When our ship gets home again, after cruising up and down,
Where the old, familiar hills crowd above the little town,
Oh, we'll reef the weary sails in the shelter of the bay,
And we'll find it just the same as the hour we went away
With the steeple of the church through the tree tops peering out,
With same accustomed streets, and the friends we knew, about.

Oh, we'll sit before the hearth and we'll smoke a pipe or so,
And we'll have a pot of ale at the inn before we go,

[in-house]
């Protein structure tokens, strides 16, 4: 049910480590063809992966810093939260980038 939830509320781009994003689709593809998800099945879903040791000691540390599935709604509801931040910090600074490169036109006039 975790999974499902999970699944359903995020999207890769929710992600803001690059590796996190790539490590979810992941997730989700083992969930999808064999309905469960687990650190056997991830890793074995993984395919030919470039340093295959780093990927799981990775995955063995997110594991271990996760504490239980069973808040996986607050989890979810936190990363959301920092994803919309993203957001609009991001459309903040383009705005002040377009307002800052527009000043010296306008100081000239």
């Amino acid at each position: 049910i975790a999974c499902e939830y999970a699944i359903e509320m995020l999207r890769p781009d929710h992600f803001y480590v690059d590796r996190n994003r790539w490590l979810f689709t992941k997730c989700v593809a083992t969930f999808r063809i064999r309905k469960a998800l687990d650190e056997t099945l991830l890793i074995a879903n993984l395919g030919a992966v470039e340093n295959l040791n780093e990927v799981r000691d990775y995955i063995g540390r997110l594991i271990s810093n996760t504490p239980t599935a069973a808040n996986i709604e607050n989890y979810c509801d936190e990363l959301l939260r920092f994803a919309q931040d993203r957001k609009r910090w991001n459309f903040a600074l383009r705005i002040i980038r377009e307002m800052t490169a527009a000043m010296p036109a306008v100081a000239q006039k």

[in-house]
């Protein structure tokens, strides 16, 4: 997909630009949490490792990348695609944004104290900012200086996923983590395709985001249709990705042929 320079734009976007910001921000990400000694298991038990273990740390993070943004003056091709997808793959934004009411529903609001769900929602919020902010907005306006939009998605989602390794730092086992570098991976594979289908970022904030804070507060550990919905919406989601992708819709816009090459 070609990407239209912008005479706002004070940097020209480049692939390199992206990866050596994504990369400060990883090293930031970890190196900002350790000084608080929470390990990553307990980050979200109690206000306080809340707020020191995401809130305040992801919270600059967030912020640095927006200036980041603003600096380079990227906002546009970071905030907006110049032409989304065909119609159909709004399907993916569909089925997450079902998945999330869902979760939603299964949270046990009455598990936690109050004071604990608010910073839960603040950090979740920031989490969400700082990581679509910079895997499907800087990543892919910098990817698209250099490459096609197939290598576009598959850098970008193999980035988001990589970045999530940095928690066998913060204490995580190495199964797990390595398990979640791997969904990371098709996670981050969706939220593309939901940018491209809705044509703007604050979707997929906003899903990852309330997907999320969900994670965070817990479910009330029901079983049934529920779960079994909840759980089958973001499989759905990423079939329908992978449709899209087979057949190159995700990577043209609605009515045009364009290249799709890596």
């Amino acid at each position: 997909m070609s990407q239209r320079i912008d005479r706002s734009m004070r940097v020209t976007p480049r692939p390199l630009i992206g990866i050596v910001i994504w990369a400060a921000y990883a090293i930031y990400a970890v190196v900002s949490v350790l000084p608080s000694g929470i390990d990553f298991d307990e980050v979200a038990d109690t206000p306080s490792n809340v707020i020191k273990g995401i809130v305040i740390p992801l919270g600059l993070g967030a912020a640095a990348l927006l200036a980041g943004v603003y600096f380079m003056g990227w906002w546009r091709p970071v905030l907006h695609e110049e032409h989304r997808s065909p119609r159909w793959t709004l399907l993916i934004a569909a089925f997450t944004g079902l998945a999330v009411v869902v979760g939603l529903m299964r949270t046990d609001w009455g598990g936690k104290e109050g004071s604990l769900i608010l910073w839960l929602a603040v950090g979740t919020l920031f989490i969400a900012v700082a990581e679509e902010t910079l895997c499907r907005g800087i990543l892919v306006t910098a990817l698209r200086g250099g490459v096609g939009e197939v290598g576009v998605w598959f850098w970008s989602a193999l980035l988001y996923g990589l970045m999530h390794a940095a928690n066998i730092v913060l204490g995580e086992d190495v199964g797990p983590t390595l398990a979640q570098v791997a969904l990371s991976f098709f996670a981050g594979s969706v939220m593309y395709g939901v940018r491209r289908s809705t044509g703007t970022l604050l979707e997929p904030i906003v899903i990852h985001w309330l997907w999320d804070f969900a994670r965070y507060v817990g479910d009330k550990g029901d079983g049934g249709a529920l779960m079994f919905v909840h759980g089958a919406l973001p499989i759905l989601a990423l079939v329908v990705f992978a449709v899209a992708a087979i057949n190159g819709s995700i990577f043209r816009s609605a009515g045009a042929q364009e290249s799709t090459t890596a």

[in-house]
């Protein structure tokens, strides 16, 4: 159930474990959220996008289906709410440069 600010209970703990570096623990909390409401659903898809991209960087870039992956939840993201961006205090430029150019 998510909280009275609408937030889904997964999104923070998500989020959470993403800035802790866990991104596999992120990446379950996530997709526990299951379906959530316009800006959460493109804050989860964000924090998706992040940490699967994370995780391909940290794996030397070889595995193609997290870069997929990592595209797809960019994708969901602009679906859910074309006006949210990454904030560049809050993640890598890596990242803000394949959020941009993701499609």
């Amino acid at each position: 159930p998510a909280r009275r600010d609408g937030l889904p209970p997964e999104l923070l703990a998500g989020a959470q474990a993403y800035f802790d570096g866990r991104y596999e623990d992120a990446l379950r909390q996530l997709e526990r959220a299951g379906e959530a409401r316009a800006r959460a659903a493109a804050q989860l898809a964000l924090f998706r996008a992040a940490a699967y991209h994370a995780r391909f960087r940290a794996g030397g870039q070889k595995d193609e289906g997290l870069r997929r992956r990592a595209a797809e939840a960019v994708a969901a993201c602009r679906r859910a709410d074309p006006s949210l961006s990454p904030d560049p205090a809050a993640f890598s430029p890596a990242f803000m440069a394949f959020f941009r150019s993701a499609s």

And we'll kiss the prettiest girls, and we'll tell the children tales
Of the countries that we've seen, of the shipwrecks and the gales,
Till the cargo's battened down, and we're outward bound once more
While the sea goes rushing back to the far, receding shore.

Rate this poem: 


No reviews yet.